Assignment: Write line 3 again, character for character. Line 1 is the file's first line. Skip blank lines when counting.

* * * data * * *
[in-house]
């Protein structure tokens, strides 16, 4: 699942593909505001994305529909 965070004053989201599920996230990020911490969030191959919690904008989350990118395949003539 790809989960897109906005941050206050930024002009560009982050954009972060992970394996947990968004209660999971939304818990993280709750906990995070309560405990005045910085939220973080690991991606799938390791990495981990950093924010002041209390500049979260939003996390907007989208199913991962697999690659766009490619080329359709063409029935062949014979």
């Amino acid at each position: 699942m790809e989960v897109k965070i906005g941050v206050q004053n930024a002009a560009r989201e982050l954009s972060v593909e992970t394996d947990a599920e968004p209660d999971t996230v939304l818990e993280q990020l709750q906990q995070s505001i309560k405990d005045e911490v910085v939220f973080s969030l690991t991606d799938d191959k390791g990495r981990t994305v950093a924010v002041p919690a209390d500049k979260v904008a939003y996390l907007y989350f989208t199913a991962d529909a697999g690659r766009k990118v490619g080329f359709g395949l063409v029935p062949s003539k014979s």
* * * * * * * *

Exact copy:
């Amino acid at each position: 699942m790809e989960v897109k965070i906005g941050v206050q004053n930024a002009a560009r989201e982050l954009s972060v593909e992970t394996d947990a599920e968004p209660d999971t996230v939304l818990e993280q990020l709750q906990q995070s505001i309560k405990d005045e911490v910085v939220f973080s969030l690991t991606d799938d191959k390791g990495r981990t994305v950093a924010v002041p919690a209390d500049k979260v904008a939003y996390l907007y989350f989208t199913a991962d529909a697999g690659r766009k990118v490619g080329f359709g395949l063409v029935p062949s003539k014979s």